So I looked at the sculptures and climbed up the tower, then got back to my hotel and went back in the evening to enjoy everything one more time by night.
It wouldn’t be a Japanese festival without the street food of course! There is a variety of dishes (many served hot) in the yatai (the greasy spoons) of the festival.
Most of it is seafood as it is abundant in Hokkaido, with a large variety of street food of course, like okonomiyaki, takoyaki, etc. It can be tough to choose when there are so many possibilities! Here are some dishes I tried:
The snow festival is not all there is to see in Sapporo. I had planned to spend 3 days in the city so I had the opportunity to explore more of it. Here are two other interesting activities you can do in Sapporo.
The Beer Museum
Does Sapporo remind you of the beer brand of the same name? The city’s old brewery, which is now a museum, is a very popular attraction not to be missed. The Sapporo Beer Museum is a 20 minute walk from Sapporo Station (exact location).
The old red-brick building has three floors. On the second floor, there is a small exhibition that explains the history of the company from 1876 all the way up to the present today. For example, you can see how bottle labeling evolved over the years for the beer brand.
A large tank as well as other machines that were used for beer production are exposed. You can also walk around the showroom and see old Sapporo commercials.
Thirsty yet? You can try several types of beer on the first floor, including the very first Sapporo beer using the brand’s very first recipe. I couldn’t decide which beer to try so I opted for the full tasting option which includes three beers with two pieces of cheese for 600 yen, or about $5.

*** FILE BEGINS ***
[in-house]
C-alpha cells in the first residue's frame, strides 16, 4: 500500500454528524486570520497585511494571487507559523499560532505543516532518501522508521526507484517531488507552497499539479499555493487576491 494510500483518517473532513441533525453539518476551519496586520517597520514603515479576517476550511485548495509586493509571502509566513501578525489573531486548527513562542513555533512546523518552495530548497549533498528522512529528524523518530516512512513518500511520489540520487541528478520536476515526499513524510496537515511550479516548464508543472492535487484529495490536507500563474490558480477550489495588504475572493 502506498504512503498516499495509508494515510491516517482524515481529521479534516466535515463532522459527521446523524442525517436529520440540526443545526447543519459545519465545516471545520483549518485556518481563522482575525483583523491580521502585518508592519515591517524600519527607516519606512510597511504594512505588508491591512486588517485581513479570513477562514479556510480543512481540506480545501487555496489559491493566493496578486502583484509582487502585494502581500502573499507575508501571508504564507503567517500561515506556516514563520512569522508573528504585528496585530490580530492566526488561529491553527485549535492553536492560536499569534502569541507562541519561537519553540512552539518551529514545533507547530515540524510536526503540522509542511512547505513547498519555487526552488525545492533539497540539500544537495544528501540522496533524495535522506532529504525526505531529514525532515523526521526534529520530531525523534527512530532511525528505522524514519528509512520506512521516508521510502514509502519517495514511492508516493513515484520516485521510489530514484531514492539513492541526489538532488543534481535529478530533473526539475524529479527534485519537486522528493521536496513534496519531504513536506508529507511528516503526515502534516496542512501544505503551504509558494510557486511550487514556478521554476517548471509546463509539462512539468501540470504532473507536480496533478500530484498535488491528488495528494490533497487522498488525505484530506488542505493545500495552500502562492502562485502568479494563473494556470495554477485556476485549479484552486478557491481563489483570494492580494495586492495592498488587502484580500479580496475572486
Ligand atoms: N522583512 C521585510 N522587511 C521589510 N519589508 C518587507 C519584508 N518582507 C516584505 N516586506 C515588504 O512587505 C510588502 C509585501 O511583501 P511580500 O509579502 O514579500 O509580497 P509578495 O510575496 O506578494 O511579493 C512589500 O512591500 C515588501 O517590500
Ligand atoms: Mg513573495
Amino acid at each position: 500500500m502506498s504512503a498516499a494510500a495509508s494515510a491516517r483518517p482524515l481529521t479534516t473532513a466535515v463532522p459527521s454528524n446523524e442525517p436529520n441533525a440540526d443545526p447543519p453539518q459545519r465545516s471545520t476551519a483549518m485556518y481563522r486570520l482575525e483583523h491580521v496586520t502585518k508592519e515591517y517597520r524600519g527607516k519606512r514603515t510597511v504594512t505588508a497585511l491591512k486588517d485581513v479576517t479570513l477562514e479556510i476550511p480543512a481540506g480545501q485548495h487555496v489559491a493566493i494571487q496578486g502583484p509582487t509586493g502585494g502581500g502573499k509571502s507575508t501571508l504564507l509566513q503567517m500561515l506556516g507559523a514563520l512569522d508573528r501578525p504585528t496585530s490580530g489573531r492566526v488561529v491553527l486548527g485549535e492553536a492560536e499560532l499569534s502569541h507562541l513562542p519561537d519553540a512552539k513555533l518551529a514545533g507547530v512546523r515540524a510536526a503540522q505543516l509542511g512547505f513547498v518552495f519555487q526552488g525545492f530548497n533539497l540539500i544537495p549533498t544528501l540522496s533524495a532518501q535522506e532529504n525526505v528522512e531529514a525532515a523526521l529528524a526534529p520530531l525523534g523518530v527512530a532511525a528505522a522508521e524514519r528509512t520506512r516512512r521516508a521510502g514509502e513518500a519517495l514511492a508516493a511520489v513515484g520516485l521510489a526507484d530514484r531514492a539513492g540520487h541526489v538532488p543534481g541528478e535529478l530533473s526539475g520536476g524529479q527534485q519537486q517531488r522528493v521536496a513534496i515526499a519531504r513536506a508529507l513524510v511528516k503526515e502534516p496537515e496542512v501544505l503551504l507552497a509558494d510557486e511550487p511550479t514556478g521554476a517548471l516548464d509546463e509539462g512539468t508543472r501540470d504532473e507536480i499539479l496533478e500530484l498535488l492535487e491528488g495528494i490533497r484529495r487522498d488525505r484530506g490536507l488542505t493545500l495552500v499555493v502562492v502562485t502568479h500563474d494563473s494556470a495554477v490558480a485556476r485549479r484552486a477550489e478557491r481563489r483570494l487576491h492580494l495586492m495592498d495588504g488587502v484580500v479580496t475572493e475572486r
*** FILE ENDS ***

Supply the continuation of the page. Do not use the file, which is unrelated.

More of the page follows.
I sat at one of the big tables in the lobby, drank my beers and felt like I was having a drink in a pub from yesteryear. There is also a restaurant and a souvenir shop near the museum’s entrance if you’re interested.
Nijo Fish Market
Nijo Ichiba is at a walking distance from Odori Park. It’s a very popular fish market in Sapporo where you can find a wide range of freshly caught fish and seafood. Sea urchins, salmon eggs, mussels, oysters, crabs, you name it, everything is in there!
As you make your way through the market’s winding alleys, you’ll come across restaurants where you can try the local Hokkaido dishes like the kaisendon, which is a bowl of rice with various sashimi.
During my visit, I found a small sushi bar that had only one seat and where the sushi looked deliciously fresh. I bought a 2,300 yen ($20) sushi set and it was one of the best sushi I have ever had in my life!
You can also buy omiyage (Japanese souvenirs), poki or melon Kit Kats, miso instant ramen soup kits, etc. Nijo market is a culinary and cultural experience you shouldn’t miss! It might remind you of the Tsukiji market in Tokyo.
I also recommend the miso ramen soup (with butter and corn!), a Hokkaido specialty that is absolutely delicious and nothing like other kinds of ramen you will find in Kansai or Kanto. Book your flights and accommodations early, dress warmly, and travel to Sapporo for a unique Japanese adventure. It’s not a tourist city so it doesn’t get crowded at all, and yet it has so much to offer.
Have a nice trip and bon appétit !
Before to end up this blog post, if you want to visit another beautiful city in Hokkaido, check out this article: Hakodate Japan.
By Alicia Quintard for Asian Wanderlust